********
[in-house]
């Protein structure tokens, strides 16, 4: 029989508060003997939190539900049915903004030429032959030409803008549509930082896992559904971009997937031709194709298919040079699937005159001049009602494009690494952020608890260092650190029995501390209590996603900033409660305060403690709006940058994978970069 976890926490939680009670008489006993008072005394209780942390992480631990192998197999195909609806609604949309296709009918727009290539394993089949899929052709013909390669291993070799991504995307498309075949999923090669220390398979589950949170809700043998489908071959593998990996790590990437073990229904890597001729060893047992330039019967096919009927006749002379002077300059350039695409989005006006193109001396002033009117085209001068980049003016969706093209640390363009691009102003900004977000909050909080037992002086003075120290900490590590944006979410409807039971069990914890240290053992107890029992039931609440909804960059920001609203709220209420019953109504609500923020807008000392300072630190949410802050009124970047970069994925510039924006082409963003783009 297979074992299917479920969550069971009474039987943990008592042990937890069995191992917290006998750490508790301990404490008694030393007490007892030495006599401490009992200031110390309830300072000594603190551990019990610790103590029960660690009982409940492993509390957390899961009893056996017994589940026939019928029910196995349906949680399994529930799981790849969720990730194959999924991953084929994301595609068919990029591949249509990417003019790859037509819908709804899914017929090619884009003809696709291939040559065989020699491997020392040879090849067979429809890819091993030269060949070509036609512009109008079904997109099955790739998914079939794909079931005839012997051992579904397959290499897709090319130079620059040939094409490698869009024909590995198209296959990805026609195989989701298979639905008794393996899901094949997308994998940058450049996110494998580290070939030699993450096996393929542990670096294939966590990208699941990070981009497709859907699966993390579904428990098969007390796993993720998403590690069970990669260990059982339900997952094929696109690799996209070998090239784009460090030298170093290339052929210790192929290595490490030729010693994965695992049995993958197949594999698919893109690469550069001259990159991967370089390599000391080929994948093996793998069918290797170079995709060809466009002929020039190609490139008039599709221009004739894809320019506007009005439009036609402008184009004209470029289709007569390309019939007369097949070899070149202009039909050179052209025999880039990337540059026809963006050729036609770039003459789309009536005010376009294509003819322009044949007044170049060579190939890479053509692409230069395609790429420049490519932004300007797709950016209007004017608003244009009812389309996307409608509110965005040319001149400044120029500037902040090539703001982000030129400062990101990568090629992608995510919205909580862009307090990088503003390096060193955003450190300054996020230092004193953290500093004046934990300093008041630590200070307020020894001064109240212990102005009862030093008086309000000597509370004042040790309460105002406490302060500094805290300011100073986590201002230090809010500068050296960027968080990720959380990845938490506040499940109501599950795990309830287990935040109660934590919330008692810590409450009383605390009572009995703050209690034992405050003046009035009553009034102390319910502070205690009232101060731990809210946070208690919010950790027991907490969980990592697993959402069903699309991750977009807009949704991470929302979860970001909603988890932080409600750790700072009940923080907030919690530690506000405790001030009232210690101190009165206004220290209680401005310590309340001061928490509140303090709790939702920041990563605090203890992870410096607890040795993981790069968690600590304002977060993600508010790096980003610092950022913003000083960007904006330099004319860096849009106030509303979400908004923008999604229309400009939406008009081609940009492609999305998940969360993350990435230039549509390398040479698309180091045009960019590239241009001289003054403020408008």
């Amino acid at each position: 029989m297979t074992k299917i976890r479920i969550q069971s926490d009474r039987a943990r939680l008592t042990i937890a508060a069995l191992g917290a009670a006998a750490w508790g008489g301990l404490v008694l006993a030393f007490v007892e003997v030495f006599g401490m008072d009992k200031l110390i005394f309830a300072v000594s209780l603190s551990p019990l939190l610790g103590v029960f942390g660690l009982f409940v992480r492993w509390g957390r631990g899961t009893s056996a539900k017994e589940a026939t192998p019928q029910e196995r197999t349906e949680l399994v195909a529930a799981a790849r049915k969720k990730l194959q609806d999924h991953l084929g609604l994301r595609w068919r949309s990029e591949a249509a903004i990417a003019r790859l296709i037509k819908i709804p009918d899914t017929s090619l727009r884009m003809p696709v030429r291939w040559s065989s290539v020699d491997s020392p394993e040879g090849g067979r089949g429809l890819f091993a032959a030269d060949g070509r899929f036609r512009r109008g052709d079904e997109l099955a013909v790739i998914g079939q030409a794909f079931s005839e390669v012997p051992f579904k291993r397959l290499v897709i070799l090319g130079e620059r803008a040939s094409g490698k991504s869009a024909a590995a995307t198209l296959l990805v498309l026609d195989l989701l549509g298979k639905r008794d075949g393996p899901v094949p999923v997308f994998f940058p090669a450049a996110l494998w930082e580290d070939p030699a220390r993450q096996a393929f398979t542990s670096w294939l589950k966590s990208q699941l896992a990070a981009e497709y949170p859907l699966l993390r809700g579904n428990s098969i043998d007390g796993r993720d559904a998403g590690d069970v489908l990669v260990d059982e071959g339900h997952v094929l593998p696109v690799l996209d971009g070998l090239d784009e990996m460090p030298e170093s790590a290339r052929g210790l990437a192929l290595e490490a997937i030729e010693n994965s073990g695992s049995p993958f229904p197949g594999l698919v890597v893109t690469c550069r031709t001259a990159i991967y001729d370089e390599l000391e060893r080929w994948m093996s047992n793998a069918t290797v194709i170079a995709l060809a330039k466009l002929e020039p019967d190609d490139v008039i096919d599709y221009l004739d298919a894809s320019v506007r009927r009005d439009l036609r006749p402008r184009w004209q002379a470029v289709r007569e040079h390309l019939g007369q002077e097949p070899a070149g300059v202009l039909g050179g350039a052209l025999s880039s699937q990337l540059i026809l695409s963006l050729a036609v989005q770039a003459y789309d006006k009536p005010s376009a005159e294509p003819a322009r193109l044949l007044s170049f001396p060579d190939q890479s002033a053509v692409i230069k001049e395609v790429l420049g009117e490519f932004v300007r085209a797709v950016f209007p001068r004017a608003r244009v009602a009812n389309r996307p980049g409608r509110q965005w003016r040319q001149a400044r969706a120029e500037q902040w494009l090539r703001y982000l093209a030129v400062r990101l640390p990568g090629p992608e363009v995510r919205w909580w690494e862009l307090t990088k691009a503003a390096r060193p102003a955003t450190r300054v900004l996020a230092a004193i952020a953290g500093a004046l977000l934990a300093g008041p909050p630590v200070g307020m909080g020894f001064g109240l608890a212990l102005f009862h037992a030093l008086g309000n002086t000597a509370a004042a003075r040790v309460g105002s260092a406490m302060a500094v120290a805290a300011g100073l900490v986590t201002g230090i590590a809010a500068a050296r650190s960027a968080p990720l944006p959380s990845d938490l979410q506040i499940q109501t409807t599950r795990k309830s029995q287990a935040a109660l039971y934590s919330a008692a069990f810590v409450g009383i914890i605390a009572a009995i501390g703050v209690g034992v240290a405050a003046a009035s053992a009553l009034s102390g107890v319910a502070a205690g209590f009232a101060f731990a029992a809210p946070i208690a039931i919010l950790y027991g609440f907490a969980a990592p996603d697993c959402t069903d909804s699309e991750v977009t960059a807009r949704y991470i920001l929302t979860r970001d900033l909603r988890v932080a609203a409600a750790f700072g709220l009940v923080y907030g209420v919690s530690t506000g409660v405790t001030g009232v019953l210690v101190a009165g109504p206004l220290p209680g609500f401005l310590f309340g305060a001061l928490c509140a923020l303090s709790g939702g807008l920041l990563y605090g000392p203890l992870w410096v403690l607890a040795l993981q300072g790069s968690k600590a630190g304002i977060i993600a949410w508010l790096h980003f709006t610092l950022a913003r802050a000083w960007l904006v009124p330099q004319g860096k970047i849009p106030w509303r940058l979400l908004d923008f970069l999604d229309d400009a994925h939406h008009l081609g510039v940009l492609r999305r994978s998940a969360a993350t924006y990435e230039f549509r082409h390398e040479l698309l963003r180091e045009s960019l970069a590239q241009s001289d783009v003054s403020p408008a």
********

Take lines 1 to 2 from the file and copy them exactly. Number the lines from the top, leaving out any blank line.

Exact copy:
[in-house]
């Protein structure tokens, strides 16, 4: 029989508060003997939190539900049915903004030429032959030409803008549509930082896992559904971009997937031709194709298919040079699937005159001049009602494009690494952020608890260092650190029995501390209590996603900033409660305060403690709006940058994978970069 976890926490939680009670008489006993008072005394209780942390992480631990192998197999195909609806609604949309296709009918727009290539394993089949899929052709013909390669291993070799991504995307498309075949999923090669220390398979589950949170809700043998489908071959593998990996790590990437073990229904890597001729060893047992330039019967096919009927006749002379002077300059350039695409989005006006193109001396002033009117085209001068980049003016969706093209640390363009691009102003900004977000909050909080037992002086003075120290900490590590944006979410409807039971069990914890240290053992107890029992039931609440909804960059920001609203709220209420019953109504609500923020807008000392300072630190949410802050009124970047970069994925510039924006082409963003783009 297979074992299917479920969550069971009474039987943990008592042990937890069995191992917290006998750490508790301990404490008694030393007490007892030495006599401490009992200031110390309830300072000594603190551990019990610790103590029960660690009982409940492993509390957390899961009893056996017994589940026939019928029910196995349906949680399994529930799981790849969720990730194959999924991953084929994301595609068919990029591949249509990417003019790859037509819908709804899914017929090619884009003809696709291939040559065989020699491997020392040879090849067979429809890819091993030269060949070509036609512009109008079904997109099955790739998914079939794909079931005839012997051992579904397959290499897709090319130079620059040939094409490698869009024909590995198209296959990805026609195989989701298979639905008794393996899901094949997308994998940058450049996110494998580290070939030699993450096996393929542990670096294939966590990208699941990070981009497709859907699966993390579904428990098969007390796993993720998403590690069970990669260990059982339900997952094929696109690799996209070998090239784009460090030298170093290339052929210790192929290595490490030729010693994965695992049995993958197949594999698919893109690469550069001259990159991967370089390599000391080929994948093996793998069918290797170079995709060809466009002929020039190609490139008039599709221009004739894809320019506007009005439009036609402008184009004209470029289709007569390309019939007369097949070899070149202009039909050179052209025999880039990337540059026809963006050729036609770039003459789309009536005010376009294509003819322009044949007044170049060579190939890479053509692409230069395609790429420049490519932004300007797709950016209007004017608003244009009812389309996307409608509110965005040319001149400044120029500037902040090539703001982000030129400062990101990568090629992608995510919205909580862009307090990088503003390096060193955003450190300054996020230092004193953290500093004046934990300093008041630590200070307020020894001064109240212990102005009862030093008086309000000597509370004042040790309460105002406490302060500094805290300011100073986590201002230090809010500068050296960027968080990720959380990845938490506040499940109501599950795990309830287990935040109660934590919330008692810590409450009383605390009572009995703050209690034992405050003046009035009553009034102390319910502070205690009232101060731990809210946070208690919010950790027991907490969980990592697993959402069903699309991750977009807009949704991470929302979860970001909603988890932080409600750790700072009940923080907030919690530690506000405790001030009232210690101190009165206004220290209680401005310590309340001061928490509140303090709790939702920041990563605090203890992870410096607890040795993981790069968690600590304002977060993600508010790096980003610092950022913003000083960007904006330099004319860096849009106030509303979400908004923008999604229309400009939406008009081609940009492609999305998940969360993350990435230039549509390398040479698309180091045009960019590239241009001289003054403020408008």